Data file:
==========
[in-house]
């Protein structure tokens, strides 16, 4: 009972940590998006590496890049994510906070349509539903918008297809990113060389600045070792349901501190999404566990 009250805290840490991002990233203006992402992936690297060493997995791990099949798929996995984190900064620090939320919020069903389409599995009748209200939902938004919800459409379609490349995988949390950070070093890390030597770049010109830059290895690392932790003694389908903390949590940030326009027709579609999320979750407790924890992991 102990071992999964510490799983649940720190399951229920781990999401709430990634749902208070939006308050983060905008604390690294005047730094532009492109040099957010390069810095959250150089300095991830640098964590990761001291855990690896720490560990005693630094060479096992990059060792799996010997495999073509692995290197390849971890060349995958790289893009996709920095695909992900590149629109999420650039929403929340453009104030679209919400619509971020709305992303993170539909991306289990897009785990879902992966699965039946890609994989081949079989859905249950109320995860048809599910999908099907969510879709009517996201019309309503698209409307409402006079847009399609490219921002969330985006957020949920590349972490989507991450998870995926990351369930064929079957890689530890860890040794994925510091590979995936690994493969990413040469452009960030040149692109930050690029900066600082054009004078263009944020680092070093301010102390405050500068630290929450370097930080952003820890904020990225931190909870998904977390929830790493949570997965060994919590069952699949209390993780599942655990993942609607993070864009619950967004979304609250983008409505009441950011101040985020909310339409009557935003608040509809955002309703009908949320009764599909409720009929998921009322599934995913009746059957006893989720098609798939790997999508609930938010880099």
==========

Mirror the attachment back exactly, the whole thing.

[in-house]
């Protein structure tokens, strides 16, 4: 009972940590998006590496890049994510906070349509539903918008297809990113060389600045070792349901501190999404566990 009250805290840490991002990233203006992402992936690297060493997995791990099949798929996995984190900064620090939320919020069903389409599995009748209200939902938004919800459409379609490349995988949390950070070093890390030597770049010109830059290895690392932790003694389908903390949590940030326009027709579609999320979750407790924890992991 102990071992999964510490799983649940720190399951229920781990999401709430990634749902208070939006308050983060905008604390690294005047730094532009492109040099957010390069810095959250150089300095991830640098964590990761001291855990690896720490560990005693630094060479096992990059060792799996010997495999073509692995290197390849971890060349995958790289893009996709920095695909992900590149629109999420650039929403929340453009104030679209919400619509971020709305992303993170539909991306289990897009785990879902992966699965039946890609994989081949079989859905249950109320995860048809599910999908099907969510879709009517996201019309309503698209409307409402006079847009399609490219921002969330985006957020949920590349972490989507991450998870995926990351369930064929079957890689530890860890040794994925510091590979995936690994493969990413040469452009960030040149692109930050690029900066600082054009004078263009944020680092070093301010102390405050500068630290929450370097930080952003820890904020990225931190909870998904977390929830790493949570997965060994919590069952699949209390993780599942655990993942609607993070864009619950967004979304609250983008409505009441950011101040985020909310339409009557935003608040509809955002309703009908949320009764599909409720009929998921009322599934995913009746059957006893989720098609798939790997999508609930938010880099």